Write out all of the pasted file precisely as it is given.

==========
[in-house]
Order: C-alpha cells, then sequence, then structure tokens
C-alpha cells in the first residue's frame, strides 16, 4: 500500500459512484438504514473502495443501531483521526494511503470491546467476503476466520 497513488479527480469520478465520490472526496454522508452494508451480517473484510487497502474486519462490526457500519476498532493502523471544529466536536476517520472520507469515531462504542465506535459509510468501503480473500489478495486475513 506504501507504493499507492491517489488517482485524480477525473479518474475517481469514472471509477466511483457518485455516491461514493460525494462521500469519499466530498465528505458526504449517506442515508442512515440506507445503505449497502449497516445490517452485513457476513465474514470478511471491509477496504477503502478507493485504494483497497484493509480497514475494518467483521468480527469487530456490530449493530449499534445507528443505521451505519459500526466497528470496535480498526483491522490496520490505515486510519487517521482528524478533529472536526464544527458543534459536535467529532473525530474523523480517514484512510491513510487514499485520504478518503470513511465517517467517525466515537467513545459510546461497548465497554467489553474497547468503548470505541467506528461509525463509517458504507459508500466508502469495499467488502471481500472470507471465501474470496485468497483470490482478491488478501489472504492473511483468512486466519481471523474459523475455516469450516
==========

[in-house]
Order: C-alpha cells, then sequence, then structure tokens
C-alpha cells in the first residue's frame, strides 16, 4: 500500500459512484438504514473502495443501531483521526494511503470491546467476503476466520 497513488479527480469520478465520490472526496454522508452494508451480517473484510487497502474486519462490526457500519476498532493502523471544529466536536476517520472520507469515531462504542465506535459509510468501503480473500489478495486475513 506504501507504493499507492491517489488517482485524480477525473479518474475517481469514472471509477466511483457518485455516491461514493460525494462521500469519499466530498465528505458526504449517506442515508442512515440506507445503505449497502449497516445490517452485513457476513465474514470478511471491509477496504477503502478507493485504494483497497484493509480497514475494518467483521468480527469487530456490530449493530449499534445507528443505521451505519459500526466497528470496535480498526483491522490496520490505515486510519487517521482528524478533529472536526464544527458543534459536535467529532473525530474523523480517514484512510491513510487514499485520504478518503470513511465517517467517525466515537467513545459510546461497548465497554467489553474497547468503548470505541467506528461509525463509517458504507459508500466508502469495499467488502471481500472470507471465501474470496485468497483470490482478491488478501489472504492473511483468512486466519481471523474459523475455516469450516